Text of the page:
Random windows, Bratislava

Random windows, Bratislava

Barzun, Jacques. 1965 [1961] ‘Intrinsic and historic romanticism,’ in Romanticism: Definition, explanation and evaluation. Ed. John B Halsted. D. C. Heath: Lextington, Massachusetts.

Clark, Kenneth. 1973. The Romantic Rebellion: Romantic versus classic art. John Murray: London.

Babbitt, Irving. 1965 [1919]. ‘The qualities of Rousseauism,’ in Romanticism: Definition, explanation and evaluation. Ed. John B Halsted. D. C. Heath: Lextington, Massachusetts.

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Grand old things

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I had the recent good fortune to be introduced, through physicists, to Heinz Letuha and his incredible piano workshop, Die Klaviermachermeister. With a neat shopfront on Burggasse, the workshop sprawls through an old, sturdy Viennese building, huge piano shells wedged into tight hallways, hidden Steinhauser practice rooms tucked beside leafy courtyards, the workshop itself backing onto a cobblestoned side street.

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While his shop houses some new pianos, his main business is to lovingly restore these stately old creatures, and many are close to a hundred years old, some older, most Austrian made. Each is an individual—grown to its own dimensions, housing a distinct metal heart of a harp frame all its own, and outwardly styled with deco trimmings or flourishes or wooden filigree. It’s incredible to see them disassembled; oversized puzzles, but so intricate and demanding such precision and attention.

We’re offered fresh Austrian mineral water, direct from the Alps through the taps (it is especially delicious), and we duck into the second room where Vienna’s preeminent boogie piano player happens to be hanging out. He gives us a little spiel; I have a little groove. Grand pianos are tucked into every corner, and we get to hear the distinct voices of them all—the more mellow and touch-responsive tones of a grand old lady next to the more jubilant and springy timbre of a youthful 1970s jazzy grand.

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The workshop itself is flooded with the scent of glue and varnish, and dismembered keyboards are arranged on table tops, receiving individualised attention. A metal frame has just been re-lacquered. A case sits stripped of its innards down to its soundboard. We learn about the smallish pieces of hardwood that sit near the keyboard and that the strings are pegged into. This piano has had its peg-holes broadened a fraction so that newer, larger pegs can be fitted more snugly than the old wearing ones. This piece needs to be fitted so precisely, because it supports the metal harp frame across which the strings are strung—and when tuned, they put a vast number of tonnes of pressure across this frame. Incorrectly fitted, it can break, and danach ist deine Klavier kaputt.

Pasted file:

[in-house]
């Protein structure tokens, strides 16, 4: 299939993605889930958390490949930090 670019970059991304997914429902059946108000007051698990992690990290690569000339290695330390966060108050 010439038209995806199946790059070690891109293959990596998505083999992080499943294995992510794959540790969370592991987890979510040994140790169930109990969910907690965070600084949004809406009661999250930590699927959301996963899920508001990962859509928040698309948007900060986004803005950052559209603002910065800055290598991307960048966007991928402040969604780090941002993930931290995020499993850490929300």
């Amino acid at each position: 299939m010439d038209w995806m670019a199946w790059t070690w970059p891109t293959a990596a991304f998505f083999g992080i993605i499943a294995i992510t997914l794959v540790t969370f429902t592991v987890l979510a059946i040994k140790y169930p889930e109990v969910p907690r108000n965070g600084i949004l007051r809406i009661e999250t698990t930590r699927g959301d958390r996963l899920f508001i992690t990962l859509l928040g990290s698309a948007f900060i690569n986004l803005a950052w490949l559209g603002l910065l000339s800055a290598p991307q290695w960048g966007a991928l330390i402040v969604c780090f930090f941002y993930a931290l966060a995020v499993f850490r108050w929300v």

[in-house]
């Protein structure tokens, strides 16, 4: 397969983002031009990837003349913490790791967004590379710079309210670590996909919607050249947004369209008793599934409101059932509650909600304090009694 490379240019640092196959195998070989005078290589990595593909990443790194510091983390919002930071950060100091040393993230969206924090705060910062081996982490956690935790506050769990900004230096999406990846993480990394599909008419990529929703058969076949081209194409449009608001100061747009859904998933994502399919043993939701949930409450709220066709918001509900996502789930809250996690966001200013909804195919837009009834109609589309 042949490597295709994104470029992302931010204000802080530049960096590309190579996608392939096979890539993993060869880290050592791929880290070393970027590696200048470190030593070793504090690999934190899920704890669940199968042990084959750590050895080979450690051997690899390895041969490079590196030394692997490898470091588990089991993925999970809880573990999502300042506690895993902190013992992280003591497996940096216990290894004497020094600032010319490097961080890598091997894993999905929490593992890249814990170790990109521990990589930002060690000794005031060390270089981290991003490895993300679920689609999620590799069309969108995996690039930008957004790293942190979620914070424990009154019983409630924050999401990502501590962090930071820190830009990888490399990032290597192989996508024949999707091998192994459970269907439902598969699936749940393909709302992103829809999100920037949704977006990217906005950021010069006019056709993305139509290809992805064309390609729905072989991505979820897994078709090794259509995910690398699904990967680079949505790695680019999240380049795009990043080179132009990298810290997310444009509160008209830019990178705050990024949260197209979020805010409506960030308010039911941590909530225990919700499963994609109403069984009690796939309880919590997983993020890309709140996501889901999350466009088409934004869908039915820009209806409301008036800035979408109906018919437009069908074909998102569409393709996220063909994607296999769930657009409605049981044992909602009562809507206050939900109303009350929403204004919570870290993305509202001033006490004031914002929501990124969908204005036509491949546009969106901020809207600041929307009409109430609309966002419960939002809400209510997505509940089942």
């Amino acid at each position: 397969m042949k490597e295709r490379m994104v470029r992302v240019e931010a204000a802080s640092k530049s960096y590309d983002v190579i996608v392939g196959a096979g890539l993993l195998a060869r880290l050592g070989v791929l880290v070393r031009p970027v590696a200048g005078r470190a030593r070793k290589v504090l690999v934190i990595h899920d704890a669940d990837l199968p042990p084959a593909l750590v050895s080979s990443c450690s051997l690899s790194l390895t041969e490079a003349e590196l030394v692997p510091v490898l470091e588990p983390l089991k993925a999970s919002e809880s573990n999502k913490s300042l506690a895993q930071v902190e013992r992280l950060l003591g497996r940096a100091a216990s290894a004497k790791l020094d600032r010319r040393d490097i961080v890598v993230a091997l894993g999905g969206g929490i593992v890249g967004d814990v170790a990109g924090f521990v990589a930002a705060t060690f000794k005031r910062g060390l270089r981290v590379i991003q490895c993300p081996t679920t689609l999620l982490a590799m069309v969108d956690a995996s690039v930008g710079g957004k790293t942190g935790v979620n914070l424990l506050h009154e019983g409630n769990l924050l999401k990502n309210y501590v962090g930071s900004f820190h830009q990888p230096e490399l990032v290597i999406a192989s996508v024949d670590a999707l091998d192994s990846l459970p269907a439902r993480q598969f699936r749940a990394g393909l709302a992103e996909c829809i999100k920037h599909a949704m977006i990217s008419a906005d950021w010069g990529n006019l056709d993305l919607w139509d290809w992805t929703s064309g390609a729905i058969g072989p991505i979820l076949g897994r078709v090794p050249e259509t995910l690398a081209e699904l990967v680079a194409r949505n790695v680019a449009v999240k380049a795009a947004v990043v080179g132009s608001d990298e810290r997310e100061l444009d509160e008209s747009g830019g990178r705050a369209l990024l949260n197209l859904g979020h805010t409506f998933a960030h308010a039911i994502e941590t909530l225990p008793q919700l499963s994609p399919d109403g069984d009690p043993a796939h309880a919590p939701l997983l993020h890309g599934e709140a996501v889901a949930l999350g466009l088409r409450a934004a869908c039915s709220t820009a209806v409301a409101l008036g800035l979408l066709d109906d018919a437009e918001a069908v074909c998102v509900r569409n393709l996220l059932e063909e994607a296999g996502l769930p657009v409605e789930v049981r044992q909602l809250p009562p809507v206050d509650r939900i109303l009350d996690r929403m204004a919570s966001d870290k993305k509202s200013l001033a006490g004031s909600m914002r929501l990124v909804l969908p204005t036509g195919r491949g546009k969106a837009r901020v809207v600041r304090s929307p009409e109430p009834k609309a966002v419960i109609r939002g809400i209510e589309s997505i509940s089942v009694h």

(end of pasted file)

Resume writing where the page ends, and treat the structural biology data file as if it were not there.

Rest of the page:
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We watch the little key mechanisms, see how they are fitted differently in an upright (there is a sliced piano in the window demonstrating just this, in fact), and inspect the density of the felts. One felt has been sliced down the middle, and it’s impossible to force back together. The immense pressure in every part of this instrument! The careful balance of heavy parts and huge tensions, all in search of the perfect sound. And so much of the work is down to the tonal abilities of the craftsman himself—he trickles out little scales to listen to the piano, like an attentive doctor listening to a heartbeat, detecting tiny imperfections with his naked ears, getting back in under the bonnet and making careful adjustments. He works just like an experienced painter who uses his eyes to make comparisons and detect the red in the blue, or the green of the yellow.

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The passion for his craft sparkles in Heinz’s whole being, in his large eyes shining behind thick glasses, in the richly descriptive explanations that flow from his mouth, perfectly delivered—a performer keenly aware of his audience. It’s thrilling to meet someone so enamoured of this beautiful instrument, who has made it his whole life, who chases after perfection in every component, every material, in the way he reconstructs each one. It was an honour to meet such a craftsman. ‘When it comes from your heart, people see it and they respect that,’ he explains humbly.